"He hit me!"
"No I didn't! She took my block!"
How many times have we as teachers and parents heard similar arguments between children?
If your answer is "never" please write to me and tell me your secret! All joking aside, these conflicts are a healthy and normal part of growing up. These are referred to as "teachable moments." It does take some extra time and energy out of our busy days but are so important to address.
Have you ever had a disagreement or argument with your spouse or significant other right before you left for work? How was work for you? Did you plow through your to do list or did you find yourself distracted? Did you meet new clients with a smile on your face and a charm about you? Or was your confidence a bit shot, your words a little off? Did you type up that big report or did you continuously play over in your head what you wish you would have said or done?
My guess is you were pretty distracted. Children are the same way. They cannot move on when there is an unresolved issue. Academics go out the window if they are worried if their best friend is still going to play with them at recess. We need to help our children work out their problems.
We recently attended an anti-bullying conference (please find information at www.soulshoppe.com) where we learned some new ways to help young children work out their problems. There we learned 3 important phrases that you and your child can work on at home:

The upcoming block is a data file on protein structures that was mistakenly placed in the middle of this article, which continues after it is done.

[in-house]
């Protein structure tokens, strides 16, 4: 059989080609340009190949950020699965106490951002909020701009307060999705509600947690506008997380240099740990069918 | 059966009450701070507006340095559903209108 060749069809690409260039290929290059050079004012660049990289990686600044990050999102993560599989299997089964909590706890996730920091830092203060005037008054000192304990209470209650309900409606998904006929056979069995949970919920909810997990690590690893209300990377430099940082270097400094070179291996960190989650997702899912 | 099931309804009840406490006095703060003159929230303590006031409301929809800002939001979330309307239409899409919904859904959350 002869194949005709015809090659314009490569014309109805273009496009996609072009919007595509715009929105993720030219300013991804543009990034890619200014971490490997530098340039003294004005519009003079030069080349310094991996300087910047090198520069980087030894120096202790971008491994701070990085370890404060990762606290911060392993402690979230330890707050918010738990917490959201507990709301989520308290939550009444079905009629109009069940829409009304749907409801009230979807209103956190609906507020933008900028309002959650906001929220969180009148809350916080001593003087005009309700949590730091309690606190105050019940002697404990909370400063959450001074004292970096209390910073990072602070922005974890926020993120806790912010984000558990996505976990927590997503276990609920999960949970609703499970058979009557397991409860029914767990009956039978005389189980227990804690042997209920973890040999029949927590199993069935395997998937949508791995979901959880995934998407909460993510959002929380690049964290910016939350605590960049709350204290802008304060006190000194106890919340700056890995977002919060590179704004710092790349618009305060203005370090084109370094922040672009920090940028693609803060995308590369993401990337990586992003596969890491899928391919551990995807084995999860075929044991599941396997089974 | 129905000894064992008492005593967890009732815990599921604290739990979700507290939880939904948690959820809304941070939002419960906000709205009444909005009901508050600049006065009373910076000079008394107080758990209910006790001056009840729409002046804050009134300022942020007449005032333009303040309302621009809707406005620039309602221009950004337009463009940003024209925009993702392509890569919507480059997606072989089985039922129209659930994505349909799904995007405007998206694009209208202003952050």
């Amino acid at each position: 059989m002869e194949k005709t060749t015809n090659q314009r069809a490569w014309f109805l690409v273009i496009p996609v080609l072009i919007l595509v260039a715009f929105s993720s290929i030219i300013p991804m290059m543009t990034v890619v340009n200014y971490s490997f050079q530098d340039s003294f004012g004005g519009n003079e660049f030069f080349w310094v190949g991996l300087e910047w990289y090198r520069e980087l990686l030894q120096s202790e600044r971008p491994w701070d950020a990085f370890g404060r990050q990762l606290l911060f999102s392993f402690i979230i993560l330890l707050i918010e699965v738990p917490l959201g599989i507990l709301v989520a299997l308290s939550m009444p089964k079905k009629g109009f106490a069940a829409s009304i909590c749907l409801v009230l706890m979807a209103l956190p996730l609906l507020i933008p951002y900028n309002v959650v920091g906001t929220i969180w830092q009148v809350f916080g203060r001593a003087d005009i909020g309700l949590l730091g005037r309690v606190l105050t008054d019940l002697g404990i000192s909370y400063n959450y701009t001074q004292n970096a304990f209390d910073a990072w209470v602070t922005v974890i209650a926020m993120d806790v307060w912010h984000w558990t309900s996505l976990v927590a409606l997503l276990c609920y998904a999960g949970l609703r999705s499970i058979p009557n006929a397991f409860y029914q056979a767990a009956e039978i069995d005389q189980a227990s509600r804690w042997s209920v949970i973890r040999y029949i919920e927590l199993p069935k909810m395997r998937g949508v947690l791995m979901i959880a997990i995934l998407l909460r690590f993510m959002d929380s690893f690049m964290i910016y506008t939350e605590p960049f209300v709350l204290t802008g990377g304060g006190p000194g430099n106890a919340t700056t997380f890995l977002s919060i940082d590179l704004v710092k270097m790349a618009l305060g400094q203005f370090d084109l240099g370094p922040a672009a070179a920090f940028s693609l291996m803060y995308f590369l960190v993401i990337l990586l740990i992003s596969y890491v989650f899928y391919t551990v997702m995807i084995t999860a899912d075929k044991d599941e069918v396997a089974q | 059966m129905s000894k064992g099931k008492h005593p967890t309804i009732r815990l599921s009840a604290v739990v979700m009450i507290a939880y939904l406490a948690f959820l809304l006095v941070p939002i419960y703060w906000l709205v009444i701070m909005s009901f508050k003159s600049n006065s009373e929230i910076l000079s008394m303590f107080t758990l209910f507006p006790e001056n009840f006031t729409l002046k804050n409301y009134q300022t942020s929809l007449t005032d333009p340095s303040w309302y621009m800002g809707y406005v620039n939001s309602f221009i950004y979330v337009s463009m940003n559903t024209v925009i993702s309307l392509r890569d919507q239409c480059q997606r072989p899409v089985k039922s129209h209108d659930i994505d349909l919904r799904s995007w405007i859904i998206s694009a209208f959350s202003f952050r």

Will you please.....
We are working on relating emotions and feelings to words that we can verbalize to each other. Give them words and show them by example (I feel frustrated, nervous, scared, angry, sad, disappointed, etc). Help your child by expressing what can resolve their negative feeling (I need calm, quiet voices, a hug, a schedule, etc). Finally, teach them by modelling and giving them the words to say to ask for what they need (Will you please give me space, hold my hand, talk in a quiet voice, be on time). Giving each child a way or process to solve a problem is teaching them a skill (just like reading, math, spelling, etc) that they will carry with them throughout life.
Arguments and disagreements are a typical aspect in life but it's the resolution that really counts!
Julie Avery, the Junior K Coordinator, is the teacher that runs the Little Acres Program. She has been working with children over the past 10 years. With Julie's California teaching credential, she will ensure a child's developmental learning through patience, understanding, and quality academic activities.